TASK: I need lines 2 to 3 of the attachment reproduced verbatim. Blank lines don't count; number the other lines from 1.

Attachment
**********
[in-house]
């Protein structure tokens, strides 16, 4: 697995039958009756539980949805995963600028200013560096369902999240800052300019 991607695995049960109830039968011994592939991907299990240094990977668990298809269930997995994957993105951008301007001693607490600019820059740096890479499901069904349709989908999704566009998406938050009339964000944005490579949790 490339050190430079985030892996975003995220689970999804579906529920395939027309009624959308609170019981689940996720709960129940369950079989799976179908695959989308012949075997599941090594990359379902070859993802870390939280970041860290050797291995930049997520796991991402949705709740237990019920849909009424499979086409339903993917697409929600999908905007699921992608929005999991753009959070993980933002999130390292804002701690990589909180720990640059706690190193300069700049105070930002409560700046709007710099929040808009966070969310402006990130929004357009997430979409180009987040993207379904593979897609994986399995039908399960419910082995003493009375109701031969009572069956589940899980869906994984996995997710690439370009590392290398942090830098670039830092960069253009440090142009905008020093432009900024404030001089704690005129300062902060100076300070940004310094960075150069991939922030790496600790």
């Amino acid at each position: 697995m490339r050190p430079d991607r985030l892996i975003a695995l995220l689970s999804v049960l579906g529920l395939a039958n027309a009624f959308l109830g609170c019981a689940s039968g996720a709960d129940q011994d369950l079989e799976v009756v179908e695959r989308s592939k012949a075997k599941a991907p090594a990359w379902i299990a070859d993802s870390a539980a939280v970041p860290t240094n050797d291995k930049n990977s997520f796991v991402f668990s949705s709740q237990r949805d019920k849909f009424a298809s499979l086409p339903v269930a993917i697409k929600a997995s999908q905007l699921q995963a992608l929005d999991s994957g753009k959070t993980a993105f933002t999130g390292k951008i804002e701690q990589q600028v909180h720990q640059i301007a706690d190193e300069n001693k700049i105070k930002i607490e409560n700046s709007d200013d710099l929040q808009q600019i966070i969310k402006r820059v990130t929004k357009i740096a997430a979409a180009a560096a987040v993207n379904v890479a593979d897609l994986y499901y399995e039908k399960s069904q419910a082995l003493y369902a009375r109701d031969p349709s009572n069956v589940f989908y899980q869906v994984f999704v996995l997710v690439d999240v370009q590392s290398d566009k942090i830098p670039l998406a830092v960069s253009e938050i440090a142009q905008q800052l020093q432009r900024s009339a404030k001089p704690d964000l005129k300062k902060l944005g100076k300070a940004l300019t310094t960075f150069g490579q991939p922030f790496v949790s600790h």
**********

């Protein structure tokens, strides 16, 4: 697995039958009756539980949805995963600028200013560096369902999240800052300019 991607695995049960109830039968011994592939991907299990240094990977668990298809269930997995994957993105951008301007001693607490600019820059740096890479499901069904349709989908999704566009998406938050009339964000944005490579949790 490339050190430079985030892996975003995220689970999804579906529920395939027309009624959308609170019981689940996720709960129940369950079989799976179908695959989308012949075997599941090594990359379902070859993802870390939280970041860290050797291995930049997520796991991402949705709740237990019920849909009424499979086409339903993917697409929600999908905007699921992608929005999991753009959070993980933002999130390292804002701690990589909180720990640059706690190193300069700049105070930002409560700046709007710099929040808009966070969310402006990130929004357009997430979409180009987040993207379904593979897609994986399995039908399960419910082995003493009375109701031969009572069956589940899980869906994984996995997710690439370009590392290398942090830098670039830092960069253009440090142009905008020093432009900024404030001089704690005129300062902060100076300070940004310094960075150069991939922030790496600790």
């Amino acid at each position: 697995m490339r050190p430079d991607r985030l892996i975003a695995l995220l689970s999804v049960l579906g529920l395939a039958n027309a009624f959308l109830g609170c019981a689940s039968g996720a709960d129940q011994d369950l079989e799976v009756v179908e695959r989308s592939k012949a075997k599941a991907p090594a990359w379902i299990a070859d993802s870390a539980a939280v970041p860290t240094n050797d291995k930049n990977s997520f796991v991402f668990s949705s709740q237990r949805d019920k849909f009424a298809s499979l086409p339903v269930a993917i697409k929600a997995s999908q905007l699921q995963a992608l929005d999991s994957g753009k959070t993980a993105f933002t999130g390292k951008i804002e701690q990589q600028v909180h720990q640059i301007a706690d190193e300069n001693k700049i105070k930002i607490e409560n700046s709007d200013d710099l929040q808009q600019i966070i969310k402006r820059v990130t929004k357009i740096a997430a979409a180009a560096a987040v993207n379904v890479a593979d897609l994986y499901y399995e039908k399960s069904q419910a082995l003493y369902a009375r109701d031969p349709s009572n069956v589940f989908y899980q869906v994984f999704v996995l997710v690439d999240v370009q590392s290398d566009k942090i830098p670039l998406a830092v960069s253009e938050i440090a142009q905008q800052l020093q432009r900024s009339a404030k001089p704690d964000l005129k300062k902060l944005g100076k300070a940004l300019t310094t960075f150069g490579q991939p922030f790496v949790s600790h």